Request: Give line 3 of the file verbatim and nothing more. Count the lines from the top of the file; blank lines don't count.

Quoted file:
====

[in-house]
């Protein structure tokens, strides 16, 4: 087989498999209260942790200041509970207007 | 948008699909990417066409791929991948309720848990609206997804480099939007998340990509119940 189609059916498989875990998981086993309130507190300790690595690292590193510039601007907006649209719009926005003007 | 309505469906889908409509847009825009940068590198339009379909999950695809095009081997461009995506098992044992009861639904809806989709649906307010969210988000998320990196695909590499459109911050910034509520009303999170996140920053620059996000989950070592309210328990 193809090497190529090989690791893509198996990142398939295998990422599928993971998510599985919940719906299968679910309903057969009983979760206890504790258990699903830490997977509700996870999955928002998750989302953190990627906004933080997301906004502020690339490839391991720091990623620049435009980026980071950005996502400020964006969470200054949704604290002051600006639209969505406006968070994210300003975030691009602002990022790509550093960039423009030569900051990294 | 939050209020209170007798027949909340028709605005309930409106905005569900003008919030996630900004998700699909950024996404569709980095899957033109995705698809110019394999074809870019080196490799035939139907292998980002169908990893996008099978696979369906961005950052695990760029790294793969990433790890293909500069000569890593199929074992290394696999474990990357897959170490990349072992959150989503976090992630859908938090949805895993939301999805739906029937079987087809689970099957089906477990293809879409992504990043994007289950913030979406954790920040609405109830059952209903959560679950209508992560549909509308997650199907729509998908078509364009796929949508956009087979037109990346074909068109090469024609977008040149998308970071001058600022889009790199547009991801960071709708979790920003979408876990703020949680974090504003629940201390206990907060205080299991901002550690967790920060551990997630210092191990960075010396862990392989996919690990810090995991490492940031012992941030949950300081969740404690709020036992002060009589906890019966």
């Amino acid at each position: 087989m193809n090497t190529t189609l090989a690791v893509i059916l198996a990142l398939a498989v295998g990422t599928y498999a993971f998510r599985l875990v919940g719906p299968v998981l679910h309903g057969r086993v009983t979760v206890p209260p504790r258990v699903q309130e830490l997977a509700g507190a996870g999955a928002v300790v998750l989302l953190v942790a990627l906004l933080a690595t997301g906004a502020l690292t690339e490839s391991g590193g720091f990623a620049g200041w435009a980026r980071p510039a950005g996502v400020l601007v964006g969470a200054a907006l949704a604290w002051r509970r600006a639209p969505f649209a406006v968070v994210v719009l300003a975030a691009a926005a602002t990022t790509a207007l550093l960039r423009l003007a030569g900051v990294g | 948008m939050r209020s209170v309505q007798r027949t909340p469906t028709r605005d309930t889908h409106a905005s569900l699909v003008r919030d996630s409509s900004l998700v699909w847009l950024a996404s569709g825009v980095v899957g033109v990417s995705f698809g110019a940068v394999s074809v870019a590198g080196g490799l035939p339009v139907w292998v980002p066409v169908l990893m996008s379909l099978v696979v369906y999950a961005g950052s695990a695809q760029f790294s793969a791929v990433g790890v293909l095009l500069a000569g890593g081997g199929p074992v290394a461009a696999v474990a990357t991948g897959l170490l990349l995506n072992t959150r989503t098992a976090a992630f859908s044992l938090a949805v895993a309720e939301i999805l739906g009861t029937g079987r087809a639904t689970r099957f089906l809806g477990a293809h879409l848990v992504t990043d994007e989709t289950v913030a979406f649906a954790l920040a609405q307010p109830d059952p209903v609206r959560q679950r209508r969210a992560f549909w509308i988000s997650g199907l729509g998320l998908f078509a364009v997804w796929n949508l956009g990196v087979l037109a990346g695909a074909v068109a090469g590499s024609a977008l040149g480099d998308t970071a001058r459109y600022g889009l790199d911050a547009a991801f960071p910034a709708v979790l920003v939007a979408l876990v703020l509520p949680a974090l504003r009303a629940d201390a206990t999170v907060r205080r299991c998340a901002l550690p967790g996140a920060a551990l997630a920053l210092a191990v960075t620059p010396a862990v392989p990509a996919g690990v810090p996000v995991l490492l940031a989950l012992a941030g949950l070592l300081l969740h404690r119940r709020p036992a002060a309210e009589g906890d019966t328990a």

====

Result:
């Amino acid at each position: 087989m193809n090497t190529t189609l090989a690791v893509i059916l198996a990142l398939a498989v295998g990422t599928y498999a993971f998510r599985l875990v919940g719906p299968v998981l679910h309903g057969r086993v009983t979760v206890p209260p504790r258990v699903q309130e830490l997977a509700g507190a996870g999955a928002v300790v998750l989302l953190v942790a990627l906004l933080a690595t997301g906004a502020l690292t690339e490839s391991g590193g720091f990623a620049g200041w435009a980026r980071p510039a950005g996502v400020l601007v964006g969470a200054a907006l949704a604290w002051r509970r600006a639209p969505f649209a406006v968070v994210v719009l300003a975030a691009a926005a602002t990022t790509a207007l550093l960039r423009l003007a030569g900051v990294g | 948008m939050r209020s209170v309505q007798r027949t909340p469906t028709r605005d309930t889908h409106a905005s569900l699909v003008r919030d996630s409509s900004l998700v699909w847009l950024a996404s569709g825009v980095v899957g033109v990417s995705f698809g110019a940068v394999s074809v870019a590198g080196g490799l035939p339009v139907w292998v980002p066409v169908l990893m996008s379909l099978v696979v369906y999950a961005g950052s695990a695809q760029f790294s793969a791929v990433g790890v293909l095009l500069a000569g890593g081997g199929p074992v290394a461009a696999v474990a990357t991948g897959l170490l990349l995506n072992t959150r989503t098992a976090a992630f859908s044992l938090a949805v895993a309720e939301i999805l739906g009861t029937g079987r087809a639904t689970r099957f089906l809806g477990a293809h879409l848990v992504t990043d994007e989709t289950v913030a979406f649906a954790l920040a609405q307010p109830d059952p209903v609206r959560q679950r209508r969210a992560f549909w509308i988000s997650g199907l729509g998320l998908f078509a364009v997804w796929n949508l956009g990196v087979l037109a990346g695909a074909v068109a090469g590499s024609a977008l040149g480099d998308t970071a001058r459109y600022g889009l790199d911050a547009a991801f960071p910034a709708v979790l920003v939007a979408l876990v703020l509520p949680a974090l504003r009303a629940d201390a206990t999170v907060r205080r299991c998340a901002l550690p967790g996140a920060a551990l997630a920053l210092a191990v960075t620059p010396a862990v392989p990509a996919g690990v810090p996000v995991l490492l940031a989950l012992a941030g949950l070592l300081l969740h404690r119940r709020p036992a002060a309210e009589g906890d019966t328990a």